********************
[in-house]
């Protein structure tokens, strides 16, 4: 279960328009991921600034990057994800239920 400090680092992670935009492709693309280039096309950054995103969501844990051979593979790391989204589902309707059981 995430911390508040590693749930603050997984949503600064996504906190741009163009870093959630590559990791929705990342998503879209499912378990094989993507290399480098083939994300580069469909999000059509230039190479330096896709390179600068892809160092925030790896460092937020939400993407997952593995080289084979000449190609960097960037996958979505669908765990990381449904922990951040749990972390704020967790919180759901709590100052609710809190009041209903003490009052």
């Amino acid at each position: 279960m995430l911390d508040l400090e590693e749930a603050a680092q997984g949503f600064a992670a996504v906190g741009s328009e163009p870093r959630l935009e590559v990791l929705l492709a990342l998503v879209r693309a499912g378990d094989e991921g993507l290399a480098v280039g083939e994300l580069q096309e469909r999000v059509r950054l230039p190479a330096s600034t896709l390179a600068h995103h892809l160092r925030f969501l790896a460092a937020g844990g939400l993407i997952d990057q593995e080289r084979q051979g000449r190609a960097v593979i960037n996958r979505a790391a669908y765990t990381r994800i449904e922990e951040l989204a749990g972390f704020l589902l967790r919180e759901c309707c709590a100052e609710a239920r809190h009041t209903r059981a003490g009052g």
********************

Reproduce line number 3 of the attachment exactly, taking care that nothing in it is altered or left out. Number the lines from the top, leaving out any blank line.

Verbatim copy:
């Amino acid at each position: 279960m995430l911390d508040l400090e590693e749930a603050a680092q997984g949503f600064a992670a996504v906190g741009s328009e163009p870093r959630l935009e590559v990791l929705l492709a990342l998503v879209r693309a499912g378990d094989e991921g993507l290399a480098v280039g083939e994300l580069q096309e469909r999000v059509r950054l230039p190479a330096s600034t896709l390179a600068h995103h892809l160092r925030f969501l790896a460092a937020g844990g939400l993407i997952d990057q593995e080289r084979q051979g000449r190609a960097v593979i960037n996958r979505a790391a669908y765990t990381r994800i449904e922990e951040l989204a749990g972390f704020l589902l967790r919180e759901c309707c709590a100052e609710a239920r809190h009041t209903r059981a003490g009052g």